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A Polderman

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    http://www.pogohomes.com/

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    Bellevue, WA

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  1. I have large wooden bars with multiple impressions on them but what I meant by thickness of the stanch is that depending on your starch to flour ratio, the temp of your syrup or temperature of your starch bed as well as the length of time resting in the box, what point you flip them or the alcohol content all can determine the thickness of the actual corn starch shell in the finished product. My goal is to get as thin of a shell as possible but thick enough to dip without breakage because liquor in chocolate makes for a lot of truffles in my future! ::-) As for weekends, I don't have them. As a real estate professional I host open house events on Sat and Sundays or if not doing that its a great day for buyer clients to be out touring so I have many balls in the air 7 days a week, thankfully no kids or pets SO... this is my relaxation, LOL
  2. SO went to TJ's to see if our store had any and they apparently are a SPECIAL PURCHASE and NO LONGER available for order so if you see them at your store, get them! Called outlining stores and all are sold out in the eastside Seattle area.
  3. WHAT??!!!! Trader Joe sells Ruby Cocoa???!!!!! I wouldn't believe it had you not posted a photo for my own eyes! I haven't seen that at our store in the Seattle area now I have to go tomorrow to check it out! How could we survive without TJ's or Costco, LOL
  4. SO I tried to find something grounded in our house to rub the molds on and just could not come up with anything. We have central heat so our furnace is through a ducting system unlike the individual radiators in Europe. SO I got to thinking and came up with fabric softener sheets! I don't know if you have these dryer sheets you throw in so your clothes don't come out with static cling. I rubbed it on the OUTSIDE of the mold and no more static! Thank for making me stop and think about finding a solution!
  5. Its not just the pecan notes, because I smoke them and then candy them in a slightly spicy ghost pepper & paprika sugar mixture, I want the smoke flavor and a hint of the spice to come through as well. When it was slabbed I wanted to literally climb on the counter and roll in it so it was a bit disappointing to have such a strong aroma yet a weak texture & flavor profile overpowered by so much chocolate.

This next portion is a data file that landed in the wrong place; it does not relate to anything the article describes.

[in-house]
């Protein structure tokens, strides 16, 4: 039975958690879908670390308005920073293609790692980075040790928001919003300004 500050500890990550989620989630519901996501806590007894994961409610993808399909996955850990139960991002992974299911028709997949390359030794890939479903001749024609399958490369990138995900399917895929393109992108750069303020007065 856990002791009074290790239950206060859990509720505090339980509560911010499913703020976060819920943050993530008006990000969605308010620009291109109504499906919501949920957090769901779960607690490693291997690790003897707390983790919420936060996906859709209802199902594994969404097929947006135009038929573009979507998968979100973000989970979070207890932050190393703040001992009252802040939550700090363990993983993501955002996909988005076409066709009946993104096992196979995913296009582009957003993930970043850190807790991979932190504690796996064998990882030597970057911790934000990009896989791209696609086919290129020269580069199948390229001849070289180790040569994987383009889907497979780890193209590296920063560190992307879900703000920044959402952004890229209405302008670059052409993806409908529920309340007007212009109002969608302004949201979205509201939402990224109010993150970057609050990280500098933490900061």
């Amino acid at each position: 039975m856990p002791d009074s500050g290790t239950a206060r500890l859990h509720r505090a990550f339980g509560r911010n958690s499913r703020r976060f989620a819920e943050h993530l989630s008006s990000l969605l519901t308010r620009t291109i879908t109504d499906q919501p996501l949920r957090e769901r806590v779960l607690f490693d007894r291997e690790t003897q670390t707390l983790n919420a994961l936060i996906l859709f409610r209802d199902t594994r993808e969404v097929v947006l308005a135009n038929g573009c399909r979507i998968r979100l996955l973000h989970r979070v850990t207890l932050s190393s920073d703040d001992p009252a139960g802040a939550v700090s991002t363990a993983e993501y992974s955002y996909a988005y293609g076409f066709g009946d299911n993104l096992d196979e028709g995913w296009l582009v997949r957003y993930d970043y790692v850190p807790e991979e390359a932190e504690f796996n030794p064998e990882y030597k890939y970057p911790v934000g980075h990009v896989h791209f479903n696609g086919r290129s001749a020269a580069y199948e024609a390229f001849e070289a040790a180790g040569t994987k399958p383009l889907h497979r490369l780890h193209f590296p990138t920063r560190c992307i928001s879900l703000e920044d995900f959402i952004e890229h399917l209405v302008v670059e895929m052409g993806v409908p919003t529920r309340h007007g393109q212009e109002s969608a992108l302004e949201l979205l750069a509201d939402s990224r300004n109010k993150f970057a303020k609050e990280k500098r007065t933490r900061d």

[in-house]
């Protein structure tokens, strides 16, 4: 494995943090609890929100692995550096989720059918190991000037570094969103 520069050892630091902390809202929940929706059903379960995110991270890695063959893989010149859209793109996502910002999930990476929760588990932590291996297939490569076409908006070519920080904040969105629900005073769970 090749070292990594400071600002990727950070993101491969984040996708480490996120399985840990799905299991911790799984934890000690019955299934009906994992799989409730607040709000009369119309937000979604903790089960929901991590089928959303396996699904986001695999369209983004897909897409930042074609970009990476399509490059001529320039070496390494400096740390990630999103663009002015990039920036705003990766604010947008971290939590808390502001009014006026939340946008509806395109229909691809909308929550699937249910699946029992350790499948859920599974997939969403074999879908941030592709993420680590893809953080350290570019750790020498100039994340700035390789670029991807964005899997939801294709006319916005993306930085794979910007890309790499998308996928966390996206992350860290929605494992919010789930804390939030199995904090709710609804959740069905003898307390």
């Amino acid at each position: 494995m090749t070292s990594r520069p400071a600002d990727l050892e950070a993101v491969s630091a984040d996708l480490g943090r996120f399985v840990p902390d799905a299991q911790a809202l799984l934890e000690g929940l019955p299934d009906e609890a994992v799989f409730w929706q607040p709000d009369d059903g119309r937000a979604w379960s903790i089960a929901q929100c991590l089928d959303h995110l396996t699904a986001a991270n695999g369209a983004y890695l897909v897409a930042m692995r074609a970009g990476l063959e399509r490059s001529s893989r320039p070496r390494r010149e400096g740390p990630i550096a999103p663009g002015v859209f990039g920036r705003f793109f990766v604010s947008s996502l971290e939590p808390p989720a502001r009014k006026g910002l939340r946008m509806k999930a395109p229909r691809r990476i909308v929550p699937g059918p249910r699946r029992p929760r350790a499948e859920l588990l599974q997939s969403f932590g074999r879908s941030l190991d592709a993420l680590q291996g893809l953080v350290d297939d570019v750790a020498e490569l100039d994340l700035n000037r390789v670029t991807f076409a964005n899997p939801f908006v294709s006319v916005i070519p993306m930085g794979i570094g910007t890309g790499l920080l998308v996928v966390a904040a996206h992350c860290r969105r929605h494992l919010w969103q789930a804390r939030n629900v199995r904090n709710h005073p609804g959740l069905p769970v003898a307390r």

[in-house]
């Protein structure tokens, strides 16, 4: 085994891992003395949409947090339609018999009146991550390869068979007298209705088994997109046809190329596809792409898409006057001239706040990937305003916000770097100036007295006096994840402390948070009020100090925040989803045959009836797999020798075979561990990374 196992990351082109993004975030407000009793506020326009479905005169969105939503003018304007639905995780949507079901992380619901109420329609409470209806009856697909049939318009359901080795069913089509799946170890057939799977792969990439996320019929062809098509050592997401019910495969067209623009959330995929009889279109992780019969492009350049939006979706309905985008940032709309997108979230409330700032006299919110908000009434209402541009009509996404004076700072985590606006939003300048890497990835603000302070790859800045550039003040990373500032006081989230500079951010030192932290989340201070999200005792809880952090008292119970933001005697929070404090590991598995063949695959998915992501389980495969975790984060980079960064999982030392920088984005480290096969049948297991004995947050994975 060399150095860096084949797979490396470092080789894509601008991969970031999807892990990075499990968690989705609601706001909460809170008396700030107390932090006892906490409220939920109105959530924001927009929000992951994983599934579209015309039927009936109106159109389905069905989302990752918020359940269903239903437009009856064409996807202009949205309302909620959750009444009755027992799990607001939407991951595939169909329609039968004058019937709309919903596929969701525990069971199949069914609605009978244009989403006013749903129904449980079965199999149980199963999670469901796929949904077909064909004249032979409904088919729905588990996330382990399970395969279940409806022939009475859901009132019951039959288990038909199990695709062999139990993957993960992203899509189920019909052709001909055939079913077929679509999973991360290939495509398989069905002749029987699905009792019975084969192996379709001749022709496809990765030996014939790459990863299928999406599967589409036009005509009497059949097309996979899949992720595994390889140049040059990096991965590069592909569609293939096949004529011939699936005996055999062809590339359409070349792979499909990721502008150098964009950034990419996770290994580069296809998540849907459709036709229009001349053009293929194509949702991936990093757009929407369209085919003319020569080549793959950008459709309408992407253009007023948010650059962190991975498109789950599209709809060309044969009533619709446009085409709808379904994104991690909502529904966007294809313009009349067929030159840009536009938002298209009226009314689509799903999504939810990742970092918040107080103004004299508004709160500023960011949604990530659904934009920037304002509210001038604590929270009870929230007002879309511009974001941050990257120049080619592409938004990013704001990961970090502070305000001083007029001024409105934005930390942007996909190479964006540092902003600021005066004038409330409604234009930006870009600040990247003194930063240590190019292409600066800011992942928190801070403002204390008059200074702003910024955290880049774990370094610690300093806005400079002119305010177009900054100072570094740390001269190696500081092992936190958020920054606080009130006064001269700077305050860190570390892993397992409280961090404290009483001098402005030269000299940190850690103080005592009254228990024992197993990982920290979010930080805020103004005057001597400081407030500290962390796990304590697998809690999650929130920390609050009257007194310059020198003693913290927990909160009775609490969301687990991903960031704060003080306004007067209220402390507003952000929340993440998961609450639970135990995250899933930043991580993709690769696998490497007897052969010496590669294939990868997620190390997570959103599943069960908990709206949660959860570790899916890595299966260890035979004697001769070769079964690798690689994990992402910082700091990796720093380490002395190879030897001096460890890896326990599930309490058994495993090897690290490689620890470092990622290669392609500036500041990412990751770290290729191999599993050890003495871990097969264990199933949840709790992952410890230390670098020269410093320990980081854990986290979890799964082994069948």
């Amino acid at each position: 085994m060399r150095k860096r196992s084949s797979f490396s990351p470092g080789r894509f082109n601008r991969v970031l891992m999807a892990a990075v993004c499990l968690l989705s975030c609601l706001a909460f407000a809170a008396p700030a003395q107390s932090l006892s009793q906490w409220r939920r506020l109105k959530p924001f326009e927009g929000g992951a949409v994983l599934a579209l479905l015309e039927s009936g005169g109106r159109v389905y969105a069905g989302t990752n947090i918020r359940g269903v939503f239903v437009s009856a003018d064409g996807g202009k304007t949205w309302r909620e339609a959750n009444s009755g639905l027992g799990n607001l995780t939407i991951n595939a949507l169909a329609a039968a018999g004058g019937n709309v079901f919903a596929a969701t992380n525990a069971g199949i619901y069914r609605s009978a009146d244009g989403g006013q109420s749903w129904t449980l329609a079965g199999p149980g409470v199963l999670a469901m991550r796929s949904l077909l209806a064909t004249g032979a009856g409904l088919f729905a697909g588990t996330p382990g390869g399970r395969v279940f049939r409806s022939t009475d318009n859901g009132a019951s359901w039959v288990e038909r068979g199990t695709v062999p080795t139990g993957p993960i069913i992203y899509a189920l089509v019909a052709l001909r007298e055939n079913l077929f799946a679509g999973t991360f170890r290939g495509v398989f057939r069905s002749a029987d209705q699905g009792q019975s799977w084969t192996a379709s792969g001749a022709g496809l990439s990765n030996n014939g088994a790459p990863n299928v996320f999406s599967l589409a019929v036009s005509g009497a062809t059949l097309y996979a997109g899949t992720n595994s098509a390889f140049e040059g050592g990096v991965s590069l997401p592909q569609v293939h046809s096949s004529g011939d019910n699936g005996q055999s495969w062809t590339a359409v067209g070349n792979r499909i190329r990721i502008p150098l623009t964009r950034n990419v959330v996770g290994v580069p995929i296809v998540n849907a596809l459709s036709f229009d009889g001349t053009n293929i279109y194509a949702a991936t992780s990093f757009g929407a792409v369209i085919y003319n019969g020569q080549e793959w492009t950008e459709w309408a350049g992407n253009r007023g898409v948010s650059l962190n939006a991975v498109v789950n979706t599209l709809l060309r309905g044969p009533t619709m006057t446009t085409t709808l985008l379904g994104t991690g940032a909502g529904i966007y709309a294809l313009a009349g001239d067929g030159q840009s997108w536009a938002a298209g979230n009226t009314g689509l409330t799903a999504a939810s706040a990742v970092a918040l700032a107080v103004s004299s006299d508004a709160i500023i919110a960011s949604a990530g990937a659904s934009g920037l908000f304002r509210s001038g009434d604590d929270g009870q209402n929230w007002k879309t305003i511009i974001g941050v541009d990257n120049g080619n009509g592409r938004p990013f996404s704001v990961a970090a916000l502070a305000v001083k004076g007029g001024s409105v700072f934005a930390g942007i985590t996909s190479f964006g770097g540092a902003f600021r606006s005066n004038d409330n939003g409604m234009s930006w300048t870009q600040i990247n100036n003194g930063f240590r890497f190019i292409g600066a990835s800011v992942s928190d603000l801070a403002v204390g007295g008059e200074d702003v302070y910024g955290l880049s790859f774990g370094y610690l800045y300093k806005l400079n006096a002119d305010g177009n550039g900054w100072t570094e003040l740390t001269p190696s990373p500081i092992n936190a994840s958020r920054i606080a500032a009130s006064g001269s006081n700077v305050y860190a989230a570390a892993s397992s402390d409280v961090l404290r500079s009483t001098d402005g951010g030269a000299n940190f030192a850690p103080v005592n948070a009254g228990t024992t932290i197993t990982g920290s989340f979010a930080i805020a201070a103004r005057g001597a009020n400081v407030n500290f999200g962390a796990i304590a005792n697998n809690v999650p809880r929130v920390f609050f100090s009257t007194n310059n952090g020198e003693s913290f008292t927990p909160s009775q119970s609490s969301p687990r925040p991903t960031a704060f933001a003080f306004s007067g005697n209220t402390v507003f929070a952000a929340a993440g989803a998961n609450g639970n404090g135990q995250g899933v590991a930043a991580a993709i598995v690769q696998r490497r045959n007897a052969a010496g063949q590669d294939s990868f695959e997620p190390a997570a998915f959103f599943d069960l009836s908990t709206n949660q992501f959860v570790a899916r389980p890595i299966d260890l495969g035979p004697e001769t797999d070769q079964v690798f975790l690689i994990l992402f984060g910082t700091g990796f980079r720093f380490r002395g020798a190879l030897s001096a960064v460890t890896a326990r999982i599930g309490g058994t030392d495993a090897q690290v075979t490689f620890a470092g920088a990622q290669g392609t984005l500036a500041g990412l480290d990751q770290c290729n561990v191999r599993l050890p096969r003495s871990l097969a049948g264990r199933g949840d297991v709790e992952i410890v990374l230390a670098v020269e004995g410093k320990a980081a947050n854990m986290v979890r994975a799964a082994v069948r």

6. Yes, Frans is here in Bellevue which is where I am! I remember about 25 years ago when she was starting and would come to teach cooking classes at the Bon Marche about how to temper chocolate. (now owed by Macy's). Lots of great confections and food in and around Seattle!! Look forward to the opportunity to meeting you if you plan a trip up here or maybe at another venue before?!
  7. Maybe that's the attraction??? Its easy enough for anyone to do but yet there are so many levels of difficulty it is challenging for everyone no matter how many years of experience one has!? This forum is amazing, although most of us are separated by thousands of miles, our common interest in confections and helping each other through the trials and errors makes everyone feel so close!
  8. @Merry Berry Where are you located? I'm in the Seattle area, if you are nearby, happy to show you and you can try it out in my kitchen and then you would know if you want to make the time and $$ investment in supplies. I will definitely post all my details. Right now I am juggling my smoker (Have more pecans on and smoking hard boiled eggs for deviled egg on Easter) that along with finishing Easter egg baskets oh, and my day job in Real estate :-) but as soon as I get it all rapped up I can do that! Currently frustrated because I bought a cute little cheapo bunny mold and making caramel filled half bunnies and because of its texture cant get it to polish properly. It leaves areas that just wont shine when unmolded. Now that I know what I want to do, next year i will invest in quality molds! My time is worth more than that and the hassle isn't worth the final presentation.